Can You Be Allergic To Dental Anesthesia?

Dental anesthesia allows your dentist to do a wide variety of procedures with a complete lack of pain for you. While it’s possible to be allergic to dental anesthetics, this is very rare.

In any event, dental professionals are trained how to handle this situation if it ever does happen. This article will discuss that in more detail a bit later.

Many people take modern dental anesthesia for granted. Dentistry is an ancient art, dating back many thousands of years. However, pain-free dentistry wasn’t an option until about the middle of the nineteenth century.

In 1844, a dentist named Horace Wells first demonstrated the use of nitrous oxide in dental patients. By the beginning of the Civil War, ether and chloroform were in use for both surgery and dentistry, but it wasn’t until 1904 that Novocaine, the first local anesthetic, was discovered. The concept of local anesthesia was born.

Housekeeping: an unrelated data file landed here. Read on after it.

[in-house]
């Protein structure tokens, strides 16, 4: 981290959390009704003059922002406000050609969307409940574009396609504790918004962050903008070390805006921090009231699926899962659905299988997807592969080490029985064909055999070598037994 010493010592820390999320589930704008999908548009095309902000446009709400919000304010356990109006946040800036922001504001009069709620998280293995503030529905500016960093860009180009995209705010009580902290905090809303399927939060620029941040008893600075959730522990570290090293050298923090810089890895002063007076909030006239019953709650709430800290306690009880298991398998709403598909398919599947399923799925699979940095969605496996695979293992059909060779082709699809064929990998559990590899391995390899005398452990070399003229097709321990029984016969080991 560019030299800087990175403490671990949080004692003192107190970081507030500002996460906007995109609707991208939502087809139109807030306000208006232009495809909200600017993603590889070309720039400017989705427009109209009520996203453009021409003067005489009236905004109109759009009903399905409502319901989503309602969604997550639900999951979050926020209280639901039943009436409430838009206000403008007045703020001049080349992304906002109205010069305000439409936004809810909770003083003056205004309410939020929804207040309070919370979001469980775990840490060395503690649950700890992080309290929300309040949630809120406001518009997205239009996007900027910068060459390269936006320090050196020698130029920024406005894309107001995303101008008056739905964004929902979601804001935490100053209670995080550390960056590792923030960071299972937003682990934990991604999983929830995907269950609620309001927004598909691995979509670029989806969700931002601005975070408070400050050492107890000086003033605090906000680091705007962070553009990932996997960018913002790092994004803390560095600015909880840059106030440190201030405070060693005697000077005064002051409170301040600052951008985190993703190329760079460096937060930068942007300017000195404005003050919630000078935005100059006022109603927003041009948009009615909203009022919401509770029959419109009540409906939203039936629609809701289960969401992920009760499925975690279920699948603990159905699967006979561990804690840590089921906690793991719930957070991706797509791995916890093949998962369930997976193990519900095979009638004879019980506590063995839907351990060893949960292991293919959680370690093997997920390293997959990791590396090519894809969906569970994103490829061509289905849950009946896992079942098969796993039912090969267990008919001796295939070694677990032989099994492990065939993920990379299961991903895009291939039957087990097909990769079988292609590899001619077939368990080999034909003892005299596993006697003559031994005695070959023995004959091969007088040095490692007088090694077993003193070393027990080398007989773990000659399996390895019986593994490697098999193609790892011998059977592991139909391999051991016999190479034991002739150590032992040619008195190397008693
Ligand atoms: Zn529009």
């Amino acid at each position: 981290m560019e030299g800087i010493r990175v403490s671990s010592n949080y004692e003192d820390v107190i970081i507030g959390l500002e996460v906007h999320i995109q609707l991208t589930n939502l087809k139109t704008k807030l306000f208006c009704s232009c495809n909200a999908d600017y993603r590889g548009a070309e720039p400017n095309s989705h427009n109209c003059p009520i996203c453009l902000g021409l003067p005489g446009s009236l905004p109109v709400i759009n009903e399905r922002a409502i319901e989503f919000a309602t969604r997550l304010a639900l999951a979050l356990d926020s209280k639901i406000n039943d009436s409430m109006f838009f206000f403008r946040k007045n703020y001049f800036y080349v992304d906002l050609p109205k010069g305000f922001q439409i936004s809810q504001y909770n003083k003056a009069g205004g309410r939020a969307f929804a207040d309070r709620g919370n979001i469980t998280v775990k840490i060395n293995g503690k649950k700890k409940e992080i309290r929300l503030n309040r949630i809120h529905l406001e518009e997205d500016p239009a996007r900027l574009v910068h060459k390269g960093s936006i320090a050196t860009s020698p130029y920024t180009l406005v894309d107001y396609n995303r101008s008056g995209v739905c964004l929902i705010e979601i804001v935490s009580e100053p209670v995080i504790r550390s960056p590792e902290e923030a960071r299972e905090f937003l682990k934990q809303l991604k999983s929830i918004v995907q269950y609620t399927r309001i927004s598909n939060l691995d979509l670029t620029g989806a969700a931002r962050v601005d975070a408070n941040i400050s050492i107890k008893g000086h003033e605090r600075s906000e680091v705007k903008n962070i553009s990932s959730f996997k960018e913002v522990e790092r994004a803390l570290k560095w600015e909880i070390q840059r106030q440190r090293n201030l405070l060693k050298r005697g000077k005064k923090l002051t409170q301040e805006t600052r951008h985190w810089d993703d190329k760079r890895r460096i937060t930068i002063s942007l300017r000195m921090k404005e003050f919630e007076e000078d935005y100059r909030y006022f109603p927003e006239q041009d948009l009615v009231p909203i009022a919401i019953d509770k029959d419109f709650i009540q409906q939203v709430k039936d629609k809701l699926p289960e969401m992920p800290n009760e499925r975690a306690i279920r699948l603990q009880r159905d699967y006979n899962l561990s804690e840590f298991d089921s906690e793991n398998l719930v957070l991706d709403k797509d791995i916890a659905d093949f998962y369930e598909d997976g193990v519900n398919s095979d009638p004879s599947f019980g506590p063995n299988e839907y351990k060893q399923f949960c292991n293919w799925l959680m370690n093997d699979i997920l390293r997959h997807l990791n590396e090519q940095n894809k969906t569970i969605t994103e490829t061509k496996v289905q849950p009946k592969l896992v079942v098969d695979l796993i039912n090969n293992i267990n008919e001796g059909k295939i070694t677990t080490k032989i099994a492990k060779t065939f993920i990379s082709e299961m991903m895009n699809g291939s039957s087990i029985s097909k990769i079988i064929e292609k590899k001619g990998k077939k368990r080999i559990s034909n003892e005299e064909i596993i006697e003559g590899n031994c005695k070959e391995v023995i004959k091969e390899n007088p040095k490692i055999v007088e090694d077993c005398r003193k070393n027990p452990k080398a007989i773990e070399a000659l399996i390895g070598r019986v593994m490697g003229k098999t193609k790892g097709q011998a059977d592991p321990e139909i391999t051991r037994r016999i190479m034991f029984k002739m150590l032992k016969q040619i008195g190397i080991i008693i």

What are the Different Types of Anesthetics Used by Dentists?

Dentists typically use several types of anesthesia, depending on the procedure:

  • Inhalant
  • Local
  • Topical
  • Intravenous sedation


The inhalant nitrous oxide is commonly used in many dental procedures, especially for very anxious patients. It’s mixed with oxygen and breathed into the lungs through a small mask. The gas works to both dull pain sensations and create a feeling of well-being.

All anxiety seems to melt away. You will be somewhat aware of your surroundings, but it won’t bother you as the dentist works. Because the gas also tends to release inhibitions, it’s sometimes called laughing gas.

Nitrous oxide is very short-acting and must be breathed in at close intervals to maintain the effect. Once the mask is removed, you will recover quickly from any effects.


Local anesthetics are injected into the mouth to numb a certain area. These drugs work to block pain signals from being transmitted to the brain. Dentists know exactly which nerve areas need to be blocked for any particular procedure. Some common local dental anesthetics are: